September is a big month for our Moon. On Sept. 22, Astronomers from around the world will turn their telescopes to our celestial companion on Sept. 22 for International Observe the Moon Night.
Eight days later, on Sept. 30, many celebrants will participate in the annual Mid-Autumn Festival or Moon Festival.
The Moon Festival
According to Dr. Eric Yang, , director of the Confucius Institute in the Asian Studies Program at the University of Buffalo, The Moon Festival has been celebrated by Chinese and Vietnamese people, for more than 3,000 years, and dates back to moon worship in China's Shang Dynasty. It remains one of the most important celebrations in the Chinese calendar.
Yang says the Moon Festival is traditionally held on the 15th day of the eighth month in the Chinese calendar, which is usually around late September or early October in the Gregorian calendar. This year the festival date falls on Sept. 30, when the moon is at its fullest and roundest.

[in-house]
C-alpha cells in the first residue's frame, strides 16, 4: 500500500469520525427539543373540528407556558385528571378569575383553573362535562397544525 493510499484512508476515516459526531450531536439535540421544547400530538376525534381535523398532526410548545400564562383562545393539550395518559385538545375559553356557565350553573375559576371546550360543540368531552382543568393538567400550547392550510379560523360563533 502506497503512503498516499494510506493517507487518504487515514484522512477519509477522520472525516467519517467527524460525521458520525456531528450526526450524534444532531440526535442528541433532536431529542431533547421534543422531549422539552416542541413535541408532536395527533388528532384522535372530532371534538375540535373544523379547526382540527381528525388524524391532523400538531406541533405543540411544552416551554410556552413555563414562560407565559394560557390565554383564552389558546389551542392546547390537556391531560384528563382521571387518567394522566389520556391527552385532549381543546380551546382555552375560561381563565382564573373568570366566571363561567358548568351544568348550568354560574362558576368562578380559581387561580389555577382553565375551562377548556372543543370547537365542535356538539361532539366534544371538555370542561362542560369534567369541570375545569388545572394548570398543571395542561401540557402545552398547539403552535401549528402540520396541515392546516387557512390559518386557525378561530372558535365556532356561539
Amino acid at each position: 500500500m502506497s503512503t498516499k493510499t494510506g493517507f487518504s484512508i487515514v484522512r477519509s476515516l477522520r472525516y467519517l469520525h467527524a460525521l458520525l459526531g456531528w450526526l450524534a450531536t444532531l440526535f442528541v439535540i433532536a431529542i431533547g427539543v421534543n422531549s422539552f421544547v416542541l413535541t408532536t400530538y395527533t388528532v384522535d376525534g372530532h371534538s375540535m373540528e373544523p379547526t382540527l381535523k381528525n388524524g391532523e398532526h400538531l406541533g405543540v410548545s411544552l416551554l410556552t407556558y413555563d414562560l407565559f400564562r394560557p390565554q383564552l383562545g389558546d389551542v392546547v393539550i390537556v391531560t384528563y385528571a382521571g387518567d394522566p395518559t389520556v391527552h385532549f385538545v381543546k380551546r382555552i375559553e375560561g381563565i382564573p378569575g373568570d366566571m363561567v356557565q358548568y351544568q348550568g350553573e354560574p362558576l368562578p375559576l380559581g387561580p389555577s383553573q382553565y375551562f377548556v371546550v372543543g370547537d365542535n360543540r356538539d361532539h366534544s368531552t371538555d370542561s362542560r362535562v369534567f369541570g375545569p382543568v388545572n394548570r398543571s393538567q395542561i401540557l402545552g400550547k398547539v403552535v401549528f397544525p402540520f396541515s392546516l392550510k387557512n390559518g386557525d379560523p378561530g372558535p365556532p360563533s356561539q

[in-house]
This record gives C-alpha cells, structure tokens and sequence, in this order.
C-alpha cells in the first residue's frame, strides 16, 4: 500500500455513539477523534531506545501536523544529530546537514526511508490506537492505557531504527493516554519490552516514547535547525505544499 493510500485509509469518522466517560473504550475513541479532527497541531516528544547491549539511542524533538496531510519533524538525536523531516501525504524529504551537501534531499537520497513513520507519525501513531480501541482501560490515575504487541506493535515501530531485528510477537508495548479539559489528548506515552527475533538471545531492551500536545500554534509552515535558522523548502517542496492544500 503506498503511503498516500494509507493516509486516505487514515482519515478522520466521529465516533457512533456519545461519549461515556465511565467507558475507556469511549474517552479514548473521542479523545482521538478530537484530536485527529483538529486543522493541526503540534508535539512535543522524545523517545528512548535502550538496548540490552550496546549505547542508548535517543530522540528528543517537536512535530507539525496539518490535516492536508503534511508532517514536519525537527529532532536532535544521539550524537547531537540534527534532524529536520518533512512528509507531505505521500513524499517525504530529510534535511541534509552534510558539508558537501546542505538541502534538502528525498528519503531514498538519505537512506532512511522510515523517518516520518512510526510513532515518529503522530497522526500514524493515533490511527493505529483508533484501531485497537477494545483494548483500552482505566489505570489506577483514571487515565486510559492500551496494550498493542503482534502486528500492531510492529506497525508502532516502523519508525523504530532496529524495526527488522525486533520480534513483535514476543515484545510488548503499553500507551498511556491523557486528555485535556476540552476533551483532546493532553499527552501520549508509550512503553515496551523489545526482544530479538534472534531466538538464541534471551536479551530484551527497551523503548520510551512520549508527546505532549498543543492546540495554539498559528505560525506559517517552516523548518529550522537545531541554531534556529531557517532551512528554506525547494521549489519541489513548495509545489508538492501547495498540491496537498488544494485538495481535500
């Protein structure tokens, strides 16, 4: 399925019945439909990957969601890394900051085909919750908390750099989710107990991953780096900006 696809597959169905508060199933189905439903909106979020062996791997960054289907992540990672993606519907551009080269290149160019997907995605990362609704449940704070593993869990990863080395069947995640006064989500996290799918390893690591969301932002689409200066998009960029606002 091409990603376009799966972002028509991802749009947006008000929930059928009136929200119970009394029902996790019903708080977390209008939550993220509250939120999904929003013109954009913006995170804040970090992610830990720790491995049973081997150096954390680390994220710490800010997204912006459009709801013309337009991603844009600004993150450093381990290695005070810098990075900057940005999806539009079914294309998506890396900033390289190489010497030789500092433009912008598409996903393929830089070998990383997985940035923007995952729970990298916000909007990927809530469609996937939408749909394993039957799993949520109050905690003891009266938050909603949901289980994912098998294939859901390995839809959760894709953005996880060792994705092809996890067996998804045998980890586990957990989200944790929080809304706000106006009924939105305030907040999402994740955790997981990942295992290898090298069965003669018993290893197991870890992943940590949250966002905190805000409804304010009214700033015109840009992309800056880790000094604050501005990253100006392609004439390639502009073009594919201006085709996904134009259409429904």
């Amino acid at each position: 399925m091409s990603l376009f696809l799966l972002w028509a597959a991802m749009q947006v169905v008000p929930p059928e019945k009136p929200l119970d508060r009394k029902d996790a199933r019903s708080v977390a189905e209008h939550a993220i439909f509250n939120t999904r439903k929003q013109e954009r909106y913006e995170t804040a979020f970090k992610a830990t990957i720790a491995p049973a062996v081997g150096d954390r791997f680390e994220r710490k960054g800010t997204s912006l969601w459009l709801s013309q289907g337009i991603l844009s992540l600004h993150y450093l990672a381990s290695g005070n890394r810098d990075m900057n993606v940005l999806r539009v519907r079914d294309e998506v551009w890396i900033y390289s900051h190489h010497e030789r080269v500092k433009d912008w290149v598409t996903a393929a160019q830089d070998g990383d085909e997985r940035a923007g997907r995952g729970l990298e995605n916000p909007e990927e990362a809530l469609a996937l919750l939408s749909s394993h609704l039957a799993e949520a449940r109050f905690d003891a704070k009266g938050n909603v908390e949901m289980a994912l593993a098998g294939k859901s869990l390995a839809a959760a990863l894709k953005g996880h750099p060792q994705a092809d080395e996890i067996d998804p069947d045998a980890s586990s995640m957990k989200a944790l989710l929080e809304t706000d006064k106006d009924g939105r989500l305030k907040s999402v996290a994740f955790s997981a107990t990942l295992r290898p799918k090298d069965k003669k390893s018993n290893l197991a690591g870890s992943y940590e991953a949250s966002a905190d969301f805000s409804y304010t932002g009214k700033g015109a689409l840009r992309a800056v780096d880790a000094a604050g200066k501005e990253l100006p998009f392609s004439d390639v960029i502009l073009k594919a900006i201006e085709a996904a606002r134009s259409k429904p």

"The Moon Festival is a legal holiday in China and several other Asian countries," Yang says, "and farmers celebrate the end of the summer harvesting season on this date. Traditionally, the Chinese will gather with family and friends to admire the bright mid-autumn harvest moon, and eat moon cakes and pomelos (a citrus fruit common to Southeast Asia) under the moon together."
He says the mooncake -- of which there are many varieties -- is the traditional food of this festival, which is why the celebration is sometimes referred to as the "Mooncake Festival." The mid-autumn planting of trees, dragon dances and burning incense are also associated with the celebration.